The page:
New model estimates PV potential for water pumping in Africa


Scientists from research institutes and universities in France, the United Kingdom, and the United States have designed a numerical model that uses openly available data to simulate the potential capacity of PV water pumping systems (PVWPS) across Africa.

The new model reportedly improves on previous research by including sub-hourly data, rather than monthly average, irradiance figures, and realistic geological constraints on the depth of pumping.

“Considering sub-hourly irradiance time series enables simulations for critical days of the year (notably very low irradiance days) for which the pumped volume may be very low, which can impact smooth water consumption,” the researchers said.

The model produces results for the entire African continent, including North Africa and locations where groundwater is deeper than 50 meters and therefore more appropriate for PVWPS than hand pumps.

The researchers looked at how much groundwater can be pumped by optimally tilted PV systems of 100 W, 1,000 W, and 3,000 W in size, where 1,000 W is the average size of a PVWPS for domestic water access, and 3,000 W for irrigation. The inputted sub-daily irradiance data was for the year 2020.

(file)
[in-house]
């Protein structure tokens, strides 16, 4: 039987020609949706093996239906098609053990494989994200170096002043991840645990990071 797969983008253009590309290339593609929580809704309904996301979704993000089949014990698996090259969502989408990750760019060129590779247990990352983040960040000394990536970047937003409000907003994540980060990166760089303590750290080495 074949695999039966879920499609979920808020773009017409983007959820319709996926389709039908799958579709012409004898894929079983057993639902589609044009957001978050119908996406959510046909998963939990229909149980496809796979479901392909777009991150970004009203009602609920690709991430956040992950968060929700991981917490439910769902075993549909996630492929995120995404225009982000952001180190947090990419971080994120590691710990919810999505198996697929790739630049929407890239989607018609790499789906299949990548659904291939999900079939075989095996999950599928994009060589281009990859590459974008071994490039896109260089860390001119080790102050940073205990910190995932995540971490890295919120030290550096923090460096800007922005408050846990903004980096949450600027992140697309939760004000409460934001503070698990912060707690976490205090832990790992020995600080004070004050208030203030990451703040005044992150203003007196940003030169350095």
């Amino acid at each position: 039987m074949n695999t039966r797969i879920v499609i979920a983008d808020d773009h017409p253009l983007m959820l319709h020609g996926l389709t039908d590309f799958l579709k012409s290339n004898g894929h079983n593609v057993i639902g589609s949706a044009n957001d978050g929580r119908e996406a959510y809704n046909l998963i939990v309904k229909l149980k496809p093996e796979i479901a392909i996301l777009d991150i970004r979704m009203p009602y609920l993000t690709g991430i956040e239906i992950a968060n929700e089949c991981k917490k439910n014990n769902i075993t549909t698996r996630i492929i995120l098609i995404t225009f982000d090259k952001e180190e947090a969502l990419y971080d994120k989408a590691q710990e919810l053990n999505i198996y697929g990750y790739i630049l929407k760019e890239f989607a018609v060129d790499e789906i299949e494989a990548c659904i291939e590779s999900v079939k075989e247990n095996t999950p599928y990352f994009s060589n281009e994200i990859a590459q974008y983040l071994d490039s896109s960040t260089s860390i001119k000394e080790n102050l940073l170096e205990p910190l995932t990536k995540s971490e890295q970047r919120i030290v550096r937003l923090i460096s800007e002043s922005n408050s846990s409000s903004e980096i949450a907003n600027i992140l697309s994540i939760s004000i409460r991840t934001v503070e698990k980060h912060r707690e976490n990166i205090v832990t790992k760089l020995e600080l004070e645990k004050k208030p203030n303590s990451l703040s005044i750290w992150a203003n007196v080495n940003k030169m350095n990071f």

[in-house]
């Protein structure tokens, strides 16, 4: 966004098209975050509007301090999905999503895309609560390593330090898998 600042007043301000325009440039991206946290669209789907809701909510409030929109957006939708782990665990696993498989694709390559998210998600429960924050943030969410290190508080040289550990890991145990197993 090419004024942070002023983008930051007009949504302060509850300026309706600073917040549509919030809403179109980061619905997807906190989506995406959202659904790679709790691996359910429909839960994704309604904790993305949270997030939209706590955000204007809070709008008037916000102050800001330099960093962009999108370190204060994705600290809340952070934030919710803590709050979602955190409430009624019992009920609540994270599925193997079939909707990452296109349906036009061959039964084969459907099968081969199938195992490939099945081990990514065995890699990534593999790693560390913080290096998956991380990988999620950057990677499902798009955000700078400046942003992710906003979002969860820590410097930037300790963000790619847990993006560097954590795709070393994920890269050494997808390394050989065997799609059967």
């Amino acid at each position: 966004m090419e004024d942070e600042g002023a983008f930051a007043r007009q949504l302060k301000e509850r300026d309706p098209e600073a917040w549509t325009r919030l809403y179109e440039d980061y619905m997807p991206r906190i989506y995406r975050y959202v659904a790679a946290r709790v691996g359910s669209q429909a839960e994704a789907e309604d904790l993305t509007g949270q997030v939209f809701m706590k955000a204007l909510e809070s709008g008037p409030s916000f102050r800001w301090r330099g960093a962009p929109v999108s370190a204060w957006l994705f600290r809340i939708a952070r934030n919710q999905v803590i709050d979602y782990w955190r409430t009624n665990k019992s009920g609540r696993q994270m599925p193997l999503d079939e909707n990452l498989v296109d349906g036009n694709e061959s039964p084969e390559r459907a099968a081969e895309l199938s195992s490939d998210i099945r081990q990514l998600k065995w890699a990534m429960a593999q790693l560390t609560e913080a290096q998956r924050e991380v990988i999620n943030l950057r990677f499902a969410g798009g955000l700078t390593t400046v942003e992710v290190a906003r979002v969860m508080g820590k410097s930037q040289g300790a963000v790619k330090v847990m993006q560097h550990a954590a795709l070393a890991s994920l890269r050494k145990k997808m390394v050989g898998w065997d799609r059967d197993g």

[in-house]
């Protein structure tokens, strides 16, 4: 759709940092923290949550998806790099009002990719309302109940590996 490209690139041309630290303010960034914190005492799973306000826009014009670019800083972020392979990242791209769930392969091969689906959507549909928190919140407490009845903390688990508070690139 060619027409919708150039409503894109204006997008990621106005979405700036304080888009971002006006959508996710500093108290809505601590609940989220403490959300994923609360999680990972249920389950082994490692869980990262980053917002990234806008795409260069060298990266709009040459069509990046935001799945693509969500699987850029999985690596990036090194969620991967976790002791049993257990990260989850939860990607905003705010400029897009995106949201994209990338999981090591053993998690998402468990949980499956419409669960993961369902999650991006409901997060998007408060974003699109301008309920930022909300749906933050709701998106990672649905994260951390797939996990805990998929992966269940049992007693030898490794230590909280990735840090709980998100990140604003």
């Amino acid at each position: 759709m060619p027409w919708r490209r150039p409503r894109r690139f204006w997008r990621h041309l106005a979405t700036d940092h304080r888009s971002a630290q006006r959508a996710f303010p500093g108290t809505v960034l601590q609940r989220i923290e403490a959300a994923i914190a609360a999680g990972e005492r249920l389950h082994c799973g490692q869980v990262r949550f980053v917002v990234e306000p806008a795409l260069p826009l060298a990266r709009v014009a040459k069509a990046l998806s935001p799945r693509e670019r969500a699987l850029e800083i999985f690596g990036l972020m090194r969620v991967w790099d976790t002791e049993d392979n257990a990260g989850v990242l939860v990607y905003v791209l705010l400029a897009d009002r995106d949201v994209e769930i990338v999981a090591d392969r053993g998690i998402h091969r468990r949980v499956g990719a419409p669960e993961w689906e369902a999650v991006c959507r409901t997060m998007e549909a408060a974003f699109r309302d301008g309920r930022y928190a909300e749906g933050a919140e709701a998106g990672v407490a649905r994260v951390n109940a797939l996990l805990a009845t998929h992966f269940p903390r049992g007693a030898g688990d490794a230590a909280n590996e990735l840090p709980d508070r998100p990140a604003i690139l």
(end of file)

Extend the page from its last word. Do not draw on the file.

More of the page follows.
The results show that the best potential for a 1,000 W PVWPS system is in Central Africa, with an average daily pumped volume of 100 cubic meters.

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“Results indicate that the pumped volume values vary importantly from one area to another,” the academics said. “These values have to be compared to the water requirements for domestic use and irrigation.”

The daily water requirement for basic access to domestic water is around 15 liters per person per day, whereas community agriculture requires 10 cubic meters to 100 cubic meters per day. Commercial irrigation often needs more than 200 cubic meters per day.

The larger 3,000 W system notably does not yield higher pumped water volumes in 27% of the locations. This is due to a phenomenon known as “groundwater drawdown,” when the groundwater level drops due to intensive water pumping, reaching the level of the motor pump and thus forcing the system to stop. For example, in the Ivory Coast, the average daily pumped volume for a 1,000 PVWPS system is 15.9 cubic meters and only 5.2 cubic meters for a 3,000 W system.

The results “may help target investments in large-scale PV water pumping programs and identify areas where pumping potential is low and will need additional investigation to de-risk investment,” the academics concluded. They shared their findings in “Aquifer conditions, not irradiance determine the potential of photovoltaic energy for groundwater pumping across Africa,” which was recently published in Nature Communications Earth & Environment.

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